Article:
US Navy intends to decommission some of its new warships | News, Sports, Jobs


The USS Detroit, a Freedom-class littoral combat ship, arrives in Detroit in 2016. The navy that once wanted smaller, faster warships to hunt pirates quickly pivoted to Russia and China and many of those ships, like the USS Detroit, could be retired. The Navy wants to decommission nine Freedom-class warships, warships that cost about $4.5 billion to build. (AP Photo/Carlos Osorio, File)

PORTLAND, Maine (AP) — The Navy that once wanted smaller, faster warships to hunt pirates has made a quick pivot to Russia and China — and many of those newly built ships could be retired.

The US Navy wants to decommission nine Freedom-class littoral combat ships – warships that cost an estimated $4.5 billion to build.

The Navy argues in its budget proposal that the move would free up $50 million per ship per year for other priorities. But it would also reduce the size of the fleet already outnumbered by China, which could set members of Congress back.

Adm. Mike Gilday, chief of naval operations, defended the proposal which emphasizes long-range weapons and modern warships, while getting rid of other ships that are ill-equipped to deal with current threats.

“We need a ready, able and lethal force more than a larger force that is less ready, less lethal and less capable,” he added. he said Monday at the Navy League’s Sea-Air-Space Symposium in Maryland.

In total, the navy wants to scrap 24 ships, including five cruisers and a pair of Los Angeles-class submarines, as part of the cost-cutting needed to maintain the existing fleet and build modern warships. These cuts exceed the nine ships proposed to be built.

Most of them are older ships. However, the targeted littoral combat ships are young. The oldest of them is 10 years old.

The Navy envisioned fast, highly maneuverable warships capable of operating in near-shore littoral waters when it announced the program months after the September 11, 2001, terrorist attacks. fast enough to drive pirates away – and used steerable water jets instead of conventional propellers.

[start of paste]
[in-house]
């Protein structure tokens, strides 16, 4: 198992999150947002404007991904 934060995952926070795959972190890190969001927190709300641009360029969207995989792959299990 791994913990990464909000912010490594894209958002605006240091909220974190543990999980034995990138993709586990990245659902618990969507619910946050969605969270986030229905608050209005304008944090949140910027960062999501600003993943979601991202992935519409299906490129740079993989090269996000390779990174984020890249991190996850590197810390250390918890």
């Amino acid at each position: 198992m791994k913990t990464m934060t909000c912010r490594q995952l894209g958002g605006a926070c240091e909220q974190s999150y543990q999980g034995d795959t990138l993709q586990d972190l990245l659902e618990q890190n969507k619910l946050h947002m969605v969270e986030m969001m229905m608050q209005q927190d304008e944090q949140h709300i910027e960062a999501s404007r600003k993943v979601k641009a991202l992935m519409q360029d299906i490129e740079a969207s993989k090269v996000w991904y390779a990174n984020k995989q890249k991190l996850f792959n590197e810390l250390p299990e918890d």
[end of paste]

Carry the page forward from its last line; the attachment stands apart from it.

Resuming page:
The ships were meant to be made versatile with plug-and-play mission modules for surface combat, minesweeping operations, or anti-submarine warfare. But those mission modules were plagued with problems and the anti-submarine capability was canceled in the new budget.

And what about that speed? The fastest ship can’t outrun missiles, and turning on those sea turbines for extra speed has turned ships into gas guzzlers, analysts said. Early versions were also criticized as being too lightly armed and armored to survive combat.

The Freedom-class fast ships proposed for decommissioning feature a traditional steel hull. This entire class of ships suffers from a lack of propulsion that will lead to costly repairs. The Navy proposes to retain a second variant, the aluminum Independence class.

US Senate Armed Services Chairman Jim Inhofe said the program had been plagued with problems from the start, and that “Moving forward, the Navy must avoid similar acquisition disasters.”

U.S. Rep. Elaine Luria, D-Virginia, was more blunt, tweeting that he “sucks” decommission so many ships, especially newer ones.

“The Navy owes the American taxpayers a public apology for wasting tens of billions of dollars on ships they now say are useless,” she says.

Some detractors proclaimed that littoral combat ships were the ships of the Navy “Stupid Little Boat” but that’s not fair, defense analyst Loren Thompson said.

“It’s not a shitty little boat. It does what it was supposed to do. What it was meant to do is not enough for the kind of threats we face today,” said Thompson, of the Lexington Institute.

In naval defense, threats have shifted rapidly from the Cold War to the war on terror to today’s great power competition in which Russia and China are asserting themselves, he said.

Ultimately, the Navy could make do with fewer Freedom-class ships for maritime security and smaller surface combat operations, said Bryan Clark, a defense analyst at the Hudson Institute.

Congress must approve the Navy’s proposal to decommission the ships before their expected lifespan.

The House Armed Services Committee on Tuesday questioned Secretary of Defense Lloyd Austin and Army Gen. Mark Milley, chairman of the Joint Chiefs of Staff, about the proposal.

US Representative Rob Wittman, R-Virginia, suggested the ship cuts were “grossly irresponsible” when the US Navy grew from 318 ships to 297, while the Chinese fleet grew from 210 to 360 ships over the past two decades.

Milley said it was important to focus on the Navy’s capabilities rather than the size of its fleet.

“I would favor capabilities rather than just numbers,” he said.

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